A clearer case is made by Lith, a new typeface by Stefan Huebsch. Whenever we see the bold pairing of teapots and rabbit faces we know we are either in the inspirational realm of Alice in Wonderland or Beatrix Potter, but the addition of a single chess piece swings the dial. To be true, the Alice muse at work is strangely furry, and almost certainly mediated by Tim Burton, nevertheless Lith is a typeface that will say “Alice,” whatever else it might be saying at the time.
Lith, Copyright Typocalypse
*Not very Victorian, I’ll admit, but very Alice Moderne.
The perfect Christmas present—if only it existed! This beautiful tea chest was designed by Neha Hattangdi, a student at the Academy of Art University in San Francisco. She was asked to create a product line inspired by a literary author and the Lewis Carroll Mad Tea Collection was the result.
The wooden box contains three loose-leaf teas, reusable tea-bags, a tea strainer, and a bar of extra dark chocolate.
For more pictures of the imaginary collection go to The Dieline, the foremost blog for packaging design industry. Other great designs by Hattangdi can be found on her own website.
The short article contains no shocking revelations from the family vault, (except, perhaps, his admission, “As a child I never read Alice,“) but it is interesting to see what the family is up to these days. Do you think Lewis Carroll would have liked one of these armchairs for his rooms in Christ Church? It is upholstered in Hugh St. Clair’s own fabric, “Large Oval Flamingo.”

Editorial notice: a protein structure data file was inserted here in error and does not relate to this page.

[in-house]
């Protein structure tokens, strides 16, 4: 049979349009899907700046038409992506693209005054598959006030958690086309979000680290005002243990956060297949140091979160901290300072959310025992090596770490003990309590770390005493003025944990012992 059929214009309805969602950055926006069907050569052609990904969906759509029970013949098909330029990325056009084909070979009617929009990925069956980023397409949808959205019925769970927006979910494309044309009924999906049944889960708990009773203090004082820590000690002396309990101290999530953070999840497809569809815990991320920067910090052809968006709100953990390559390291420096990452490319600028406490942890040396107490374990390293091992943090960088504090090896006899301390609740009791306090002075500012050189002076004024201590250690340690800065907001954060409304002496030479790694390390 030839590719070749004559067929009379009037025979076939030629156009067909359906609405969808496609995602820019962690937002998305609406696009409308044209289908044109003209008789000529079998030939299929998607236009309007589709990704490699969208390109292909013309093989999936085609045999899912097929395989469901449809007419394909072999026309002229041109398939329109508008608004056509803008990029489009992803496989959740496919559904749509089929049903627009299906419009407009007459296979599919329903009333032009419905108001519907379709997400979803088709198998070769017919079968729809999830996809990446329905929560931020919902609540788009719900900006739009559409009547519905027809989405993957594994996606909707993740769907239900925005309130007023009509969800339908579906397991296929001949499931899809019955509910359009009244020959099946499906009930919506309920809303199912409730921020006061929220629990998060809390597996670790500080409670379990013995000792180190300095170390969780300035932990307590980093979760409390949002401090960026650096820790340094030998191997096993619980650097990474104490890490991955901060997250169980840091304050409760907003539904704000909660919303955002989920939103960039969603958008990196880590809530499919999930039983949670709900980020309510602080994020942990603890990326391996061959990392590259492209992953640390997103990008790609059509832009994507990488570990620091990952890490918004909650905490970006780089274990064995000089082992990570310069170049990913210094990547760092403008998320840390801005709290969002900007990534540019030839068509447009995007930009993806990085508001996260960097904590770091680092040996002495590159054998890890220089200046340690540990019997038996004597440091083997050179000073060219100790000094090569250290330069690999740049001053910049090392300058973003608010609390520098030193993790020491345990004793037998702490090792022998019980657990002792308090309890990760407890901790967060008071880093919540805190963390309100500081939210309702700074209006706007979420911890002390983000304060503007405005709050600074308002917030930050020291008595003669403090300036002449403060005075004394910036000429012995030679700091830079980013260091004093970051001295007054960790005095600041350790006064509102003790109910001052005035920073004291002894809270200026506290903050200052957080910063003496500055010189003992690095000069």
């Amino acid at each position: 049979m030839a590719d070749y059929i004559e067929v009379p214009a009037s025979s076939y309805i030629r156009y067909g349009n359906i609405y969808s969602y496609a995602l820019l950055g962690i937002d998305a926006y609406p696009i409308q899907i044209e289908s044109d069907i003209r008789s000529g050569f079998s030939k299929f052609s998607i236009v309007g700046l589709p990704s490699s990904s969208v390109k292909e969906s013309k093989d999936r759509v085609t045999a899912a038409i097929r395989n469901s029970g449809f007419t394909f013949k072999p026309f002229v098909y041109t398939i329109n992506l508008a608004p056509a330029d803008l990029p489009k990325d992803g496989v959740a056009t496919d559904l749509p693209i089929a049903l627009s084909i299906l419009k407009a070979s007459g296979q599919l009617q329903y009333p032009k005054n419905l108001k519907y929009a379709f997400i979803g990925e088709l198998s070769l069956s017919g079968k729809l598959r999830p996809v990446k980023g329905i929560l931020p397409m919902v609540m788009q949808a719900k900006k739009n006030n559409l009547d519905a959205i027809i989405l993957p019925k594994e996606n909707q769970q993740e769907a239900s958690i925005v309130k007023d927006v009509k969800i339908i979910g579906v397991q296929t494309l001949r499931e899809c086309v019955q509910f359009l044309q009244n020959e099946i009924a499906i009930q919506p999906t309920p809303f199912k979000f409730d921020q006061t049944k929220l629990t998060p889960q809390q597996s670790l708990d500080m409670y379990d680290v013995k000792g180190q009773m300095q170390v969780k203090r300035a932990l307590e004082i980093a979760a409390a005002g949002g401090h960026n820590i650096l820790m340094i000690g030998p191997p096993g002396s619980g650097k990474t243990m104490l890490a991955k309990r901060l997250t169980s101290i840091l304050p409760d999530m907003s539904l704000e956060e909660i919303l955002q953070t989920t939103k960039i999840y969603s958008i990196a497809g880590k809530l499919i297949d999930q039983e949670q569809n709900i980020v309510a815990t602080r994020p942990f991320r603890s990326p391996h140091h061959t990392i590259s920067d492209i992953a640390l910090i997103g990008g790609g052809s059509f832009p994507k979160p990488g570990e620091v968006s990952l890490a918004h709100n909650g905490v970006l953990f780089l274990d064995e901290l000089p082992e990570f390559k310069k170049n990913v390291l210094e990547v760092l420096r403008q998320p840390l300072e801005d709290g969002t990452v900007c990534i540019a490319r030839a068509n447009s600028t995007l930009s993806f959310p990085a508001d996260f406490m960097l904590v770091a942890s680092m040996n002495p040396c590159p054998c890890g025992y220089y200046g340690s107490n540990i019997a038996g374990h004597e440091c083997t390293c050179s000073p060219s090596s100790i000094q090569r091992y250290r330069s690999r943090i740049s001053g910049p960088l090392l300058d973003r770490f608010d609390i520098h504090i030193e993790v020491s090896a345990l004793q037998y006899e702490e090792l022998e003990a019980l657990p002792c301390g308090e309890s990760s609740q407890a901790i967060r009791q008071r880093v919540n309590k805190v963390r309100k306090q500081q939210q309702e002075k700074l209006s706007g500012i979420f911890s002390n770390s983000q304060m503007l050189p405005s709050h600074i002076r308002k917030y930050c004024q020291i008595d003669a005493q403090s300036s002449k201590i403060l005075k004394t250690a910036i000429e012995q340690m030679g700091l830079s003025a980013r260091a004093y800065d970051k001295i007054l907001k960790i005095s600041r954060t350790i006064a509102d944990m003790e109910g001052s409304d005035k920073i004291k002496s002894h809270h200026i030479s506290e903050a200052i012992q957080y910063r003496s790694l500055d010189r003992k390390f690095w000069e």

Rounding off our coverage of the Tate Liverpool’s Alice in Wonderland exhibition, here’s a video interview with co-curator Christop Schulz that gives some tantalizing glimpses of the artwork on display.
Yesterday, chief art critic at the UK Telegraph newspaper, Richard Dorment, gave the exhibition a three star review (“by no means all the work in the show is terrible . . .”), nevertheless, we still wish Liverpool was a little easier to get to on public transit (from California). For the rest of this month we will focus on Alice news and events more accessible to folks in the New World, we promise.
The catalog for the Tate Liverpool’s Alice in Wonderland exhibition is now for sale on the Tate’s website. Edited by Gavin Delahunty, head of exhibitions and displays at Tate Liverpool, and Christoph Schulz, curator of the exhibition, it reproduces the art of the exhibition in 120 color illustrations. Also included are critical essays by Dame Gillian Beer, Alberto Manguel, and Edward Wakeling, and a new fairy tale by Carol Mavor.
Want to see a lot of the great Alice art all in one place, from Carroll’s drawings to Dalí? Art and Illustrations of Alice make up a new exhibit at the Tate Liverpool, called Alice in Wonderland. Marina Warner has a preview of it in The Guardian: